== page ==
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PCAOB Advisers Say Auditors May not be Fully Complying with Expanded Reporting Rule

Soyoung Ho  Senior Editor, Accounting and Compliance Alert

· 8 minute read

Soyoung Ho  Senior Editor, Accounting and Compliance Alert

· 8 minute read

During a public meeting last week, some Public Company Accounting Oversight Board (PCAOB) advisers said they are concerned that auditors may not be fully complying with the critical audit matter (CAM) reporting requirement.

They are worried because the PCAOB adopted the rules in response to investor demand to make the audit report more useful, and many CAM disclosures have not been as informative. The language used in CAMs is at times generic or boilerplate, among other problems.

When the PCAOB adopted the rules in 2017, it represented a major change to the brief pass-fail auditor reports that had been in place for decades. And many investors had said the addition of more information to the report might be one of the most important things the board can do for them. Auditors know many details about a public company client’s financial condition, but the old reporting model from the 1940s provided no opportunity for auditors to offer insight to investors. In the aftermath of the 2008 financial crisis, some regulators and investors observed that external auditors said nothing in their reports about companies that soon failed.

The PCAOB defines CAMs as issues that are communicated to the audit committee, are related to accounts or disclosures that are material to the financial statements and involved especially difficult judgment from the auditor. When the rule was adopted almost six years ago, the board also said that the expanded report was needed to aid investors given the significant increase in the business world’s complexity over time.

To better explain his concern about insufficient CAM reporting, Jeffrey Mahoney, general counsel of the Council of Institutional Investors (CII), pointed to specific provisions in Auditing Standard (AS) 3101, The Auditor’s Report on an Audit of Financial Statements When the Auditor Expresses an Unqualified Opinion, which requires CAM reporting.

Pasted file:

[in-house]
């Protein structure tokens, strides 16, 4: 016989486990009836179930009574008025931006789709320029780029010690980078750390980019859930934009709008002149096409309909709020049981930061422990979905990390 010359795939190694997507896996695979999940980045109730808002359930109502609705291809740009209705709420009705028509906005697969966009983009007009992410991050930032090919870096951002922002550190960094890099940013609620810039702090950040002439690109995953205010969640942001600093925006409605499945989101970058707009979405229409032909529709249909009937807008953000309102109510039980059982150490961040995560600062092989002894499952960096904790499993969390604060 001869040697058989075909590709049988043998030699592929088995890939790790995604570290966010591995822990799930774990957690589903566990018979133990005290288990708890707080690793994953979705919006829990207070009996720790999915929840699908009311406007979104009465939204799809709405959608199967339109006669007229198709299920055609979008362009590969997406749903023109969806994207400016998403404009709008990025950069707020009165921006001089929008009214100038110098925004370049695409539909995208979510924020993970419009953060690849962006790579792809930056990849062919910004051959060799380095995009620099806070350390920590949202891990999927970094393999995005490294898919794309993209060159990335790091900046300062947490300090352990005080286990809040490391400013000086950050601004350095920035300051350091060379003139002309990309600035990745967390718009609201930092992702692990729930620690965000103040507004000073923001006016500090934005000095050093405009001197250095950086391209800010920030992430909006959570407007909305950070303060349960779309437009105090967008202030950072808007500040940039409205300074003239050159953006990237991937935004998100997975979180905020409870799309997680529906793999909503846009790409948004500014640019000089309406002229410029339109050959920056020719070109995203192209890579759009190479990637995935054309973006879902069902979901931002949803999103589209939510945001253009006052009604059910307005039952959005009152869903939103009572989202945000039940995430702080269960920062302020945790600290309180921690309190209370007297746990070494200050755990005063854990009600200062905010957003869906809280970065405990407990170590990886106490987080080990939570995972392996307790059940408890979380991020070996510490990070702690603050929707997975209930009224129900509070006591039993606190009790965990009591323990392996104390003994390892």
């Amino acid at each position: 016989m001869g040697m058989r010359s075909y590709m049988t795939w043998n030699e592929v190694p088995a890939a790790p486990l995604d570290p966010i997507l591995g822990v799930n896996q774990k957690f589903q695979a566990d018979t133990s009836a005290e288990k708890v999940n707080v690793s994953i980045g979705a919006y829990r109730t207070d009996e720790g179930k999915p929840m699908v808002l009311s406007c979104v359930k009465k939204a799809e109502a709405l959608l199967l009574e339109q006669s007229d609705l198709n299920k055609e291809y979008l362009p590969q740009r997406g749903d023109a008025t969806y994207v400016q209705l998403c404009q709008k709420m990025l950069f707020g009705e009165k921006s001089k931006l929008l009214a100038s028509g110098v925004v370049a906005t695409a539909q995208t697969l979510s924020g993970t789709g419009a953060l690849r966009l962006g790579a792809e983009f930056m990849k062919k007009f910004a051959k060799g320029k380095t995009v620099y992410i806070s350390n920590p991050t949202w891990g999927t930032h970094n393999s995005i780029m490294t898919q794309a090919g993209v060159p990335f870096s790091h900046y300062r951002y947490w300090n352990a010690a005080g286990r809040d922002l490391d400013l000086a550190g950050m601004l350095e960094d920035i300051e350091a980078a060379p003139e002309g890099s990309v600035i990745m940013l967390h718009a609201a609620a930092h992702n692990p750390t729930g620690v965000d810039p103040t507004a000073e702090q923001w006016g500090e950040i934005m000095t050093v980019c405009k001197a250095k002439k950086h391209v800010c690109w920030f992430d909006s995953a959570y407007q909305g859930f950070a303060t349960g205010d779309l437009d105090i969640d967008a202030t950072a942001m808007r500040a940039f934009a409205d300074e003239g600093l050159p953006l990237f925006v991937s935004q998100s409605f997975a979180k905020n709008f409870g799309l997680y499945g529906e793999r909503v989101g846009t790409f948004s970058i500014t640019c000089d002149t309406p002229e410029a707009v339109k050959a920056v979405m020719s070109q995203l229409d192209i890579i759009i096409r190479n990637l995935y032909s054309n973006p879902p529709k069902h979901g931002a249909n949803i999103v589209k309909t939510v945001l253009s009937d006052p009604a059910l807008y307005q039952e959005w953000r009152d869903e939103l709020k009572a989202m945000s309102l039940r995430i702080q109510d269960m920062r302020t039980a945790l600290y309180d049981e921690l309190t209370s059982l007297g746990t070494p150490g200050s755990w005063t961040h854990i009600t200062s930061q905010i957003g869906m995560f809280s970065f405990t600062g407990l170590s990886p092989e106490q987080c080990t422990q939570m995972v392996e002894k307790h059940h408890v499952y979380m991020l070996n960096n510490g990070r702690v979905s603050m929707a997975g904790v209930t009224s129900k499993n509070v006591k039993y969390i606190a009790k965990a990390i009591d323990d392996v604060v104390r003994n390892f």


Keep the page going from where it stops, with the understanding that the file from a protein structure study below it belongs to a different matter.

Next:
He cited paragraph .14c which has a note: In describing how the CAM was addressed, “the auditor may describe: (1) the auditor’s response or approach that was most relevant to the matter; (2) a brief overview of the audit procedures performed; (3) an indication of the outcome of the audit procedures; and (4) key observations with respect to the matter, or some combination of these elements.”

In particular he noted items (3) and (4) because they “are consistent with the types of disclosures that many investors requested that CAMs provide in connection with the development of the standard.”

CII’s Mahoney shared his views during a meeting of the PCAOB’s Standards and Emerging Issues Advisory Group on March 30, 2023.

Mahoney looked at more than 100 CAMs. While only a small portion of all CAMs, he did not find any disclosures that are responsive to items (3) and (4). “So, I just question, isn’t it evidence of a significant unintended consequence if two of the disclosures that many investors wanted to see in CAMs do not appear to be provided by the CAMs?”

He was questioning the conclusion that the “staff has not found evidence of significant unintended consequences from auditors’ implementation” in an interim post-implementation review (PIR) published in December 2022.

Fewer CAMs

Some advisers’ criticisms also come amid a statistically significant decline in the number of CAMs.

For example, there were 1.69 CAMs per audit report on average frome June 2019 to June 2020 for large companies. That average went down to 1.61 from June 2020 to June 2021, according to the PIR report.

“I am surprised and disappointed actually that the number of CAMs are decreasing rather than increasing,” said Jennifer Joe, an accounting professor at the University of Delaware. “It just seems to me that business risks and the complexity of audits are increasing. And so, I see this as a major disconnect.”

The PCAOB staff also found that foreign auditors communicated more CAMs than U.S. auditors, “suggesting that firms may have heterogenous approaches to applying their judgment in determining whether a matter is a CAM, perhaps because non-U.S. auditors have greater familiarity” with Key Audit Matters (KAMs) that are required by the International Auditing and Assurance Standards Board (IAASB).

Thus, Preeti Choudhary, an accounting professor at the University of Arizona, said that it would be useful for PCAOB staff to take a closer look at why there may be differences between CAMs and KAMs. While similar, the two standards are not identical.